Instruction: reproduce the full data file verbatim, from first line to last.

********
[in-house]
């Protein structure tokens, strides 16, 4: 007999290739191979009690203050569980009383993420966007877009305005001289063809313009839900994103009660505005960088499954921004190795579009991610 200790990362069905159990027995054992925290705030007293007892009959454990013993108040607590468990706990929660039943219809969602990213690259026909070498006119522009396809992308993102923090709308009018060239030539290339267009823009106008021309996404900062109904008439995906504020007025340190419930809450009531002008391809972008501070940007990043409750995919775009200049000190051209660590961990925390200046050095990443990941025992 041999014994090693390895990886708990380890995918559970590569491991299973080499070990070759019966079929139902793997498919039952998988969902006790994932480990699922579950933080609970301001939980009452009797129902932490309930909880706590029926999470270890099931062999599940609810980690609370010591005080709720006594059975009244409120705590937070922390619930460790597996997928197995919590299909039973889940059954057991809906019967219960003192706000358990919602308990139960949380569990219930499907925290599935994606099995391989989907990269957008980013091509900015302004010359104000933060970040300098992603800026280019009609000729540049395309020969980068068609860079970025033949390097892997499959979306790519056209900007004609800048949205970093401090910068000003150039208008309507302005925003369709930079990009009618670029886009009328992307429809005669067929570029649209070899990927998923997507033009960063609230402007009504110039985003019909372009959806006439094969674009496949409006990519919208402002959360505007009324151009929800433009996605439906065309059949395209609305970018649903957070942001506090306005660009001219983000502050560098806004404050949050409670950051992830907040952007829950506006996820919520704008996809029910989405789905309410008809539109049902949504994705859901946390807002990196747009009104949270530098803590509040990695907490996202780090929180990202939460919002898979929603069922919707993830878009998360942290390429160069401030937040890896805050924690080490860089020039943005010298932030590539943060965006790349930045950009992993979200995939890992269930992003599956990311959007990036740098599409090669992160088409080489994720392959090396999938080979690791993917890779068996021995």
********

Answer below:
[in-house]
């Protein structure tokens, strides 16, 4: 007999290739191979009690203050569980009383993420966007877009305005001289063809313009839900994103009660505005960088499954921004190795579009991610 200790990362069905159990027995054992925290705030007293007892009959454990013993108040607590468990706990929660039943219809969602990213690259026909070498006119522009396809992308993102923090709308009018060239030539290339267009823009106008021309996404900062109904008439995906504020007025340190419930809450009531002008391809972008501070940007990043409750995919775009200049000190051209660590961990925390200046050095990443990941025992 041999014994090693390895990886708990380890995918559970590569491991299973080499070990070759019966079929139902793997498919039952998988969902006790994932480990699922579950933080609970301001939980009452009797129902932490309930909880706590029926999470270890099931062999599940609810980690609370010591005080709720006594059975009244409120705590937070922390619930460790597996997928197995919590299909039973889940059954057991809906019967219960003192706000358990919602308990139960949380569990219930499907925290599935994606099995391989989907990269957008980013091509900015302004010359104000933060970040300098992603800026280019009609000729540049395309020969980068068609860079970025033949390097892997499959979306790519056209900007004609800048949205970093401090910068000003150039208008309507302005925003369709930079990009009618670029886009009328992307429809005669067929570029649209070899990927998923997507033009960063609230402007009504110039985003019909372009959806006439094969674009496949409006990519919208402002959360505007009324151009929800433009996605439906065309059949395209609305970018649903957070942001506090306005660009001219983000502050560098806004404050949050409670950051992830907040952007829950506006996820919520704008996809029910989405789905309410008809539109049902949504994705859901946390807002990196747009009104949270530098803590509040990695907490996202780090929180990202939460919002898979929603069922919707993830878009998360942290390429160069401030937040890896805050924690080490860089020039943005010298932030590539943060965006790349930045950009992993979200995939890992269930992003599956990311959007990036740098599409090669992160088409080489994720392959090396999938080979690791993917890779068996021995």